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By Agence France Presse
Anti-doping tests used at the Olympics and other major sporting events are too often based on faulty science and statistical methods that can yield erroneous results, a researcher charged Wednesday in a leading scientific journal.
Donald Berry, an expert in biostatistics at the University of Texas, used the case of American cyclist Floyd Landis to point up flaws in anti-doping procedures, but cautioned that the problems he uncovered apply across the board to lab tests designed to ferret out athletes who cheat by using performance enhancing substances.
Landis was stripped of his 2006 Tour de France cycling race victory after a drug test showed he had taken synthetic testosterone to boost his endurance.
The cyclist has maintained his innocence, but in June the International Court of Arbitration for Sport dismissed his final appeal to overturn the test results.
Writing in the British science journal Nature, Berry argues that the tests performed by the French national anti-doping laboratory (LNDD) that condemned Landis to ignominy and barred him from competition for two years were “non-informative” and potentially subject to error.
While Berry does not have an opinion as to the cyclist’s guilt or innocence, he is highly critical of what he called the “inherent flaws” in current testing practices.
“The situation in drug-testing labs worldwide must be remedied,” he said. “Cheaters evade detection, innocents are falsely accused and sport is ultimately suffering.”
The same type of tests that ruin careers would be rejected by regulatory agencies such as the U.S. Food and Drug Administration as scientifically unsound for diagnostic tests to detect disease, he told Agence France Presse in an interview.
International Olympic Committee (IOC) medical director Patrick Schamasch, contacted ahead the article’s publication, would not comment directly on the study but said: “What we are doing in the area of doping is the most advanced in terms of certitude.”
He compared the level of precision used in anti-doping analyses to legal standards used in assessing medical data.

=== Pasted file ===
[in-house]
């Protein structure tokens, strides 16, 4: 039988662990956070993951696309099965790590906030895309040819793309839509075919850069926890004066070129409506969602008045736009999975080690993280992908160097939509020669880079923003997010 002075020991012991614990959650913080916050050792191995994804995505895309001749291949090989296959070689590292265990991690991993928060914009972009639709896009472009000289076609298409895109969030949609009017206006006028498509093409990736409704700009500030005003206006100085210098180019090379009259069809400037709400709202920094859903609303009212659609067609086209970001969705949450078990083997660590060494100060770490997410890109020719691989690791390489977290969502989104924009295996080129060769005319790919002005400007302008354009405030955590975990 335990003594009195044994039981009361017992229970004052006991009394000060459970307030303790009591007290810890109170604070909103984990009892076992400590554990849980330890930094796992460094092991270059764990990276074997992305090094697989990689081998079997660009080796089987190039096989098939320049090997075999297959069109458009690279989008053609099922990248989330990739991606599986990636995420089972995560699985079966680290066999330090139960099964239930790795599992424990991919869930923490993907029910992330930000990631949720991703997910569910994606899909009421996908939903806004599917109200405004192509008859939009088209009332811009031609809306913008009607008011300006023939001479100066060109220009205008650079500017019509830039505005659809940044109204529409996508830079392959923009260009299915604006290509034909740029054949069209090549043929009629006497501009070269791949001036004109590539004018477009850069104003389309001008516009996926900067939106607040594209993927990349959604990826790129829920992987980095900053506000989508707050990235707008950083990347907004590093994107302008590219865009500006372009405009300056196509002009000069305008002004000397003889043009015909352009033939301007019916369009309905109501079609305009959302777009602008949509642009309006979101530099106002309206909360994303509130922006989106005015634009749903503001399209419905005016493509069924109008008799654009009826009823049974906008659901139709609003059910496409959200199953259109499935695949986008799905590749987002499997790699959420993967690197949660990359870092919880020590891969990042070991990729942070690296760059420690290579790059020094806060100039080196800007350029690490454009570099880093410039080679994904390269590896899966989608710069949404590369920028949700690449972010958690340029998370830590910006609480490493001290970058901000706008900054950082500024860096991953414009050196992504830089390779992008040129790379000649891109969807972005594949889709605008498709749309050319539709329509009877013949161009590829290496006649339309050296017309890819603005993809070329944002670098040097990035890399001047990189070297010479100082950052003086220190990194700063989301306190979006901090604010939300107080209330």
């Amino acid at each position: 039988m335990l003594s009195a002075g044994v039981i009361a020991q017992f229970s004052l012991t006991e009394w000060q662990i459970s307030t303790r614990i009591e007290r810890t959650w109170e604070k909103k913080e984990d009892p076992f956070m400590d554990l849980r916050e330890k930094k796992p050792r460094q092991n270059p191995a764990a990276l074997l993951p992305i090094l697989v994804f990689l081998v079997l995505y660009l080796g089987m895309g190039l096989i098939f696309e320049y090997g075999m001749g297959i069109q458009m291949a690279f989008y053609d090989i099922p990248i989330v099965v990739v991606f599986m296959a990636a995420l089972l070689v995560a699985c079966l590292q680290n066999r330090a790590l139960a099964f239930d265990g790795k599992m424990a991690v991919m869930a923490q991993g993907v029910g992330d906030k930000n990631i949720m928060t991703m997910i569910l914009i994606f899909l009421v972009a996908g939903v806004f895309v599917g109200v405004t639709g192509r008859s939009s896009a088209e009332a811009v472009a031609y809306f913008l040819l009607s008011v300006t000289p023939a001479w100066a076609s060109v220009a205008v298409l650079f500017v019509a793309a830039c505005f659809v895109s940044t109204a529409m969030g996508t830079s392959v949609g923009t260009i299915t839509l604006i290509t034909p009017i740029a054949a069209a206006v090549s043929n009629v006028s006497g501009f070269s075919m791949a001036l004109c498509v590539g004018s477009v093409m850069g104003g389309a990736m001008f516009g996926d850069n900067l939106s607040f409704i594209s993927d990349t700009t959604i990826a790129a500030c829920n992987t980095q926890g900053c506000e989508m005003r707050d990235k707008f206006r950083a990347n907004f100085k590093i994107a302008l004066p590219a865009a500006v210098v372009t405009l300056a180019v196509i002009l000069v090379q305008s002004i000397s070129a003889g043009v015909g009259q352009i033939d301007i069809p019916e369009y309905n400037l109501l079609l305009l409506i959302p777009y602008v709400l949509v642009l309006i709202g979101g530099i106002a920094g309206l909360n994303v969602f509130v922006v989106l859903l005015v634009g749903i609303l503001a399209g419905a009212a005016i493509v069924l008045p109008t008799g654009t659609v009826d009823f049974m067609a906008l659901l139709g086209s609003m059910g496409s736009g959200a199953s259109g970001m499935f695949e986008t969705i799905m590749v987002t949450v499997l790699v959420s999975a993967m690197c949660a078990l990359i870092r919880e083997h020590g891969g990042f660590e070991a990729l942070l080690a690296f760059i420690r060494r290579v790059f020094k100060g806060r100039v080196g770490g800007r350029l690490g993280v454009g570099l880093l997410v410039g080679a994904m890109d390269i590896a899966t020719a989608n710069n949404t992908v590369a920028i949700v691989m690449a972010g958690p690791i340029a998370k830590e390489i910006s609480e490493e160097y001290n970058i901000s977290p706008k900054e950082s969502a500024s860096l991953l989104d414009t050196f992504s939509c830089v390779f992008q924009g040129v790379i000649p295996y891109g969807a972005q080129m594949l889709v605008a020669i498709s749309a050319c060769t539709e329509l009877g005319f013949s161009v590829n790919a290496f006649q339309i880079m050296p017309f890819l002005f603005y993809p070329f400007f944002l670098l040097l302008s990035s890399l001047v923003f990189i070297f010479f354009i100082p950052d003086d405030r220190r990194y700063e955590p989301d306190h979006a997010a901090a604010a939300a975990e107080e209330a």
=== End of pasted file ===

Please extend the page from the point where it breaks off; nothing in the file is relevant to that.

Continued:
At issue are two kinds of intertwined error, Berry argues.
One is a type of reasoning sometimes called the “prosecutor’s fallacy”, which conflates the odds that something could happen by chance alone with the probability of innocence or guilt.
If there is only a one-in-100,000 likelihood, for example, of a random DNA match for a crime suspect, one might be tempted to conclude that the chances he is innocent are the same — one-in-100,000, or 0.001 percent.
But suppose the suspect lives in a city with million residents. That means about 10 other people have the same DNA profile, and that any one of them ? absent other evidence ? could have been at the crime scene. Suddenly the suspect has gone from almost certain guilt to likely innocence.
A woman in Britain and another in the Netherlands were both convicted within the last decade of multiple murder on the basis of such reasoning, though the first case was overturned in 2003 and the other is under review.
In the case of Landis, who had no previous record of doping violations, the chances that the positive result could result from anything except cheating ? a lab error, an abnormally high natural occurrence of testosterone ? were dismissed as not credible.
The problem, says Berry, is that for the actual process used by doping labs there is no body of scientific data to show just how rare “false positives” or “false negatives” really are, and that such data is essential for interpreting lab results.
World Anti-Doping Agency (WADA) guidelines say that any ratio of two specific types of testosterone in the body higher than four-to-one is suspicious, and should trigger further tests.
“It is proper to establish threshold values such as these, but only to define a hypothesis. A positive test criterion requires further investigation of known samples” and individual variation, Berry said.
A study published last month highlights just how variable testosterone test results can be from one individual to the next.
Researchers at the Karolinska Institute in Stockholm gave a single dose of testosterone to three groups of men who had either one, two or zero copies of a particular gene, known as UGT2B17.
More than 40 percent of the men missing the gene went undetected by the doping test, while those with two copies of the gene showed testosterone levels 20 times higher.
Once statistical adjustments were made for the genotypes, the differences disappeared.
Berry also pointed to the need for careful sample handling, advanced technician training, and precise instrument calibration during the lab analysis of the urine samples upon which the doping tests are based.
“The process in unlikely to be error free,” he said, pointing out that the American Arbitration Association that ultimately ruled against Landis initially threw out the result of the French lab screening due to improper procedures.
He also called for greater transparency, including standard testing procedure, unambiguous criteria for determining positive results, and blinded experiments.